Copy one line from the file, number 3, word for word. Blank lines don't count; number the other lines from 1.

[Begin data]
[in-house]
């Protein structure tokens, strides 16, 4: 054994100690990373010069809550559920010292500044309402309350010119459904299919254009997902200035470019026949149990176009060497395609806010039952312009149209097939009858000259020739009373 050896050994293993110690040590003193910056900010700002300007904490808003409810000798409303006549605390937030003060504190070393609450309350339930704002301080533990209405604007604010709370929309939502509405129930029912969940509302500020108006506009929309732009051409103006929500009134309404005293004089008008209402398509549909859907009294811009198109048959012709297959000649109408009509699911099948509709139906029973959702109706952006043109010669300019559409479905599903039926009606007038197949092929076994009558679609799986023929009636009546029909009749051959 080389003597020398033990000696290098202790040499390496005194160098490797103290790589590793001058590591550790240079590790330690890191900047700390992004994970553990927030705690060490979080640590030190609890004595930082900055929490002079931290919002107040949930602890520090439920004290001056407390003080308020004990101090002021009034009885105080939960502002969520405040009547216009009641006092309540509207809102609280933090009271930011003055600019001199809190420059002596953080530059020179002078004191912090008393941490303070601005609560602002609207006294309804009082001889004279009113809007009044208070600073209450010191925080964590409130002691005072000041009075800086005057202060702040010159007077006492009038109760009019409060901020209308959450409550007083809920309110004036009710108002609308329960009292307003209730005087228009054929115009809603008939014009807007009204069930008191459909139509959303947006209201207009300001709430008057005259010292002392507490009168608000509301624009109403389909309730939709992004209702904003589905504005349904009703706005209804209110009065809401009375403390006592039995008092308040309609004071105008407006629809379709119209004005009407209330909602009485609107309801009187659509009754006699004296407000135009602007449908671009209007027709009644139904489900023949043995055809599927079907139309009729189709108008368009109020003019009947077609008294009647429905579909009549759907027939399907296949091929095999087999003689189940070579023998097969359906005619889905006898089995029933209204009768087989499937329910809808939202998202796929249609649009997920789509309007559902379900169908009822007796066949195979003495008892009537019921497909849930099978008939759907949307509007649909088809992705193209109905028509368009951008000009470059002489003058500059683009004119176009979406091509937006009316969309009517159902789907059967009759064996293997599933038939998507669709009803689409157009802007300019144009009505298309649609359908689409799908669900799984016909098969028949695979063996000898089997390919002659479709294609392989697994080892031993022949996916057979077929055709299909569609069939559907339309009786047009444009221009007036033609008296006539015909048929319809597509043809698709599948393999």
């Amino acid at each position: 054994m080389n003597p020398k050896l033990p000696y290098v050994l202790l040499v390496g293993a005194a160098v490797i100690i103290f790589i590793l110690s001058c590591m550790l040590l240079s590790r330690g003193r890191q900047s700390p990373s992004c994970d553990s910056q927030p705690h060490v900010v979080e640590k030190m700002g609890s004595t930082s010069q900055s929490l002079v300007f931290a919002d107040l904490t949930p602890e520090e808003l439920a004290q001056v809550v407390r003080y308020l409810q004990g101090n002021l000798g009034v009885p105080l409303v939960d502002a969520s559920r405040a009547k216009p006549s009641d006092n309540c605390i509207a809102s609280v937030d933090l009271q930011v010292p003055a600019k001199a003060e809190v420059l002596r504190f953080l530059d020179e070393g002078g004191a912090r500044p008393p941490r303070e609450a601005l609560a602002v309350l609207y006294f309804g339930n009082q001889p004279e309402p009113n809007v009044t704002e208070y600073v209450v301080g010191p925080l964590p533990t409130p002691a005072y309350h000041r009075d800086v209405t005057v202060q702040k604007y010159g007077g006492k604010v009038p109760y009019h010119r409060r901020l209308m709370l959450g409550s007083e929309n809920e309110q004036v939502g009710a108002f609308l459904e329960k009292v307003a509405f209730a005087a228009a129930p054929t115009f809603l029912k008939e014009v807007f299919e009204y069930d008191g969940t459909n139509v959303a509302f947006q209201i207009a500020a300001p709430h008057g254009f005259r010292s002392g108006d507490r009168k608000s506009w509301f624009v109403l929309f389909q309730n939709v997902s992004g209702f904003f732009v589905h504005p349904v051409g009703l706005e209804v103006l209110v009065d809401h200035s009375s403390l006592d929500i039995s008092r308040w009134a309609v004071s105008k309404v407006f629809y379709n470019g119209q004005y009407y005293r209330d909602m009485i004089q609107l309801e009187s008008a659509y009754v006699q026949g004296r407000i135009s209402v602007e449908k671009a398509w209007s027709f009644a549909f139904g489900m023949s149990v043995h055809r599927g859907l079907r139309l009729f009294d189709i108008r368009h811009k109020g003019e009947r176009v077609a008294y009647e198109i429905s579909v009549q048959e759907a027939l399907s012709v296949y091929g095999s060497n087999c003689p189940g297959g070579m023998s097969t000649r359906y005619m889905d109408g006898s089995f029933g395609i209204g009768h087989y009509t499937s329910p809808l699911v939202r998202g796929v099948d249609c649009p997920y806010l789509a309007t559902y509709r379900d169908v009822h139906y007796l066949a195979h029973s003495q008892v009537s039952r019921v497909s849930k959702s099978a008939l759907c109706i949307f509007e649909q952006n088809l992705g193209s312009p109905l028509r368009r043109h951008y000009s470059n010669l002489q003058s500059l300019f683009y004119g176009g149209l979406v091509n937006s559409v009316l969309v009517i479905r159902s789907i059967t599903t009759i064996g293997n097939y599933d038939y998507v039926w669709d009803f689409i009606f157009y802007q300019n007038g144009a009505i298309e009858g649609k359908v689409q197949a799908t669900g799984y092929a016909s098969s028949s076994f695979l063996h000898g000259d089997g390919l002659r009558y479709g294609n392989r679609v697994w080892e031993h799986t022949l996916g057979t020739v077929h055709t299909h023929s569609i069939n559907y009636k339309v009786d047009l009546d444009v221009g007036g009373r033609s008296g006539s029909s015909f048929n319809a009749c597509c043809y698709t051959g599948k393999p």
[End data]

């Amino acid at each position: 054994m080389n003597p020398k050896l033990p000696y290098v050994l202790l040499v390496g293993a005194a160098v490797i100690i103290f790589i590793l110690s001058c590591m550790l040590l240079s590790r330690g003193r890191q900047s700390p990373s992004c994970d553990s910056q927030p705690h060490v900010v979080e640590k030190m700002g609890s004595t930082s010069q900055s929490l002079v300007f931290a919002d107040l904490t949930p602890e520090e808003l439920a004290q001056v809550v407390r003080y308020l409810q004990g101090n002021l000798g009034v009885p105080l409303v939960d502002a969520s559920r405040a009547k216009p006549s009641d006092n309540c605390i509207a809102s609280v937030d933090l009271q930011v010292p003055a600019k001199a003060e809190v420059l002596r504190f953080l530059d020179e070393g002078g004191a912090r500044p008393p941490r303070e609450a601005l609560a602002v309350l609207y006294f309804g339930n009082q001889p004279e309402p009113n809007v009044t704002e208070y600073v209450v301080g010191p925080l964590p533990t409130p002691a005072y309350h000041r009075d800086v209405t005057v202060q702040k604007y010159g007077g006492k604010v009038p109760y009019h010119r409060r901020l209308m709370l959450g409550s007083e929309n809920e309110q004036v939502g009710a108002f609308l459904e329960k009292v307003a509405f209730a005087a228009a129930p054929t115009f809603l029912k008939e014009v807007f299919e009204y069930d008191g969940t459909n139509v959303a509302f947006q209201i207009a500020a300001p709430h008057g254009f005259r010292s002392g108006d507490r009168k608000s506009w509301f624009v109403l929309f389909q309730n939709v997902s992004g209702f904003f732009v589905h504005p349904v051409g009703l706005e209804v103006l209110v009065d809401h200035s009375s403390l006592d929500i039995s008092r308040w009134a309609v004071s105008k309404v407006f629809y379709n470019g119209q004005y009407y005293r209330d909602m009485i004089q609107l309801e009187s008008a659509y009754v006699q026949g004296r407000i135009s209402v602007e449908k671009a398509w209007s027709f009644a549909f139904g489900m023949s149990v043995h055809r599927g859907l079907r139309l009729f009294d189709i108008r368009h811009k109020g003019e009947r176009v077609a008294y009647e198109i429905s579909v009549q048959e759907a027939l399907s012709v296949y091929g095999s060497n087999c003689p189940g297959g070579m023998s097969t000649r359906y005619m889905d109408g006898s089995f029933g395609i209204g009768h087989y009509t499937s329910p809808l699911v939202r998202g796929v099948d249609c649009p997920y806010l789509a309007t559902y509709r379900d169908v009822h139906y007796l066949a195979h029973s003495q008892v009537s039952r019921v497909s849930k959702s099978a008939l759907c109706i949307f509007e649909q952006n088809l992705g193209s312009p109905l028509r368009r043109h951008y000009s470059n010669l002489q003058s500059l300019f683009y004119g176009g149209l979406v091509n937006s559409v009316l969309v009517i479905r159902s789907i059967t599903t009759i064996g293997n097939y599933d038939y998507v039926w669709d009803f689409i009606f157009y802007q300019n007038g144009a009505i298309e009858g649609k359908v689409q197949a799908t669900g799984y092929a016909s098969s028949s076994f695979l063996h000898g000259d089997g390919l002659r009558y479709g294609n392989r679609v697994w080892e031993h799986t022949l996916g057979t020739v077929h055709t299909h023929s569609i069939n559907y009636k339309v009786d047009l009546d444009v221009g007036g009373r033609s008296g006539s029909s015909f048929n319809a009749c597509c043809y698709t051959g599948k393999p």